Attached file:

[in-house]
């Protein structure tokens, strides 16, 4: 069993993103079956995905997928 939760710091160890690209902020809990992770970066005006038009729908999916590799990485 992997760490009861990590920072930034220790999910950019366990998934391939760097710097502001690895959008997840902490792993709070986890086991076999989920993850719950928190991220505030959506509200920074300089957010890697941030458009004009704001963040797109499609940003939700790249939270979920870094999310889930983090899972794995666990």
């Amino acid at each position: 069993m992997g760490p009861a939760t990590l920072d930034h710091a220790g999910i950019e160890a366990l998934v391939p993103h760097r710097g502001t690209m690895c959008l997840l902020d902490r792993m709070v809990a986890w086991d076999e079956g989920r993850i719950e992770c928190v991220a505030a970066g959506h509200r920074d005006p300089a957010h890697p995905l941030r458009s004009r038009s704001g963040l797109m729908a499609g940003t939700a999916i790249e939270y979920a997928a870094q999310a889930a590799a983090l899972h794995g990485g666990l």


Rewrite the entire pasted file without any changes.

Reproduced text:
[in-house]
């Protein structure tokens, strides 16, 4: 069993993103079956995905997928 939760710091160890690209902020809990992770970066005006038009729908999916590799990485 992997760490009861990590920072930034220790999910950019366990998934391939760097710097502001690895959008997840902490792993709070986890086991076999989920993850719950928190991220505030959506509200920074300089957010890697941030458009004009704001963040797109499609940003939700790249939270979920870094999310889930983090899972794995666990």
């Amino acid at each position: 069993m992997g760490p009861a939760t990590l920072d930034h710091a220790g999910i950019e160890a366990l998934v391939p993103h760097r710097g502001t690209m690895c959008l997840l902020d902490r792993m709070v809990a986890w086991d076999e079956g989920r993850i719950e992770c928190v991220a505030a970066g959506h509200r920074d005006p300089a957010h890697p995905l941030r458009s004009r038009s704001g963040l797109m729908a499609g940003t939700a999916i790249e939270y979920a997928a870094q999310a889930a590799a983090l899972h794995g990485g666990l």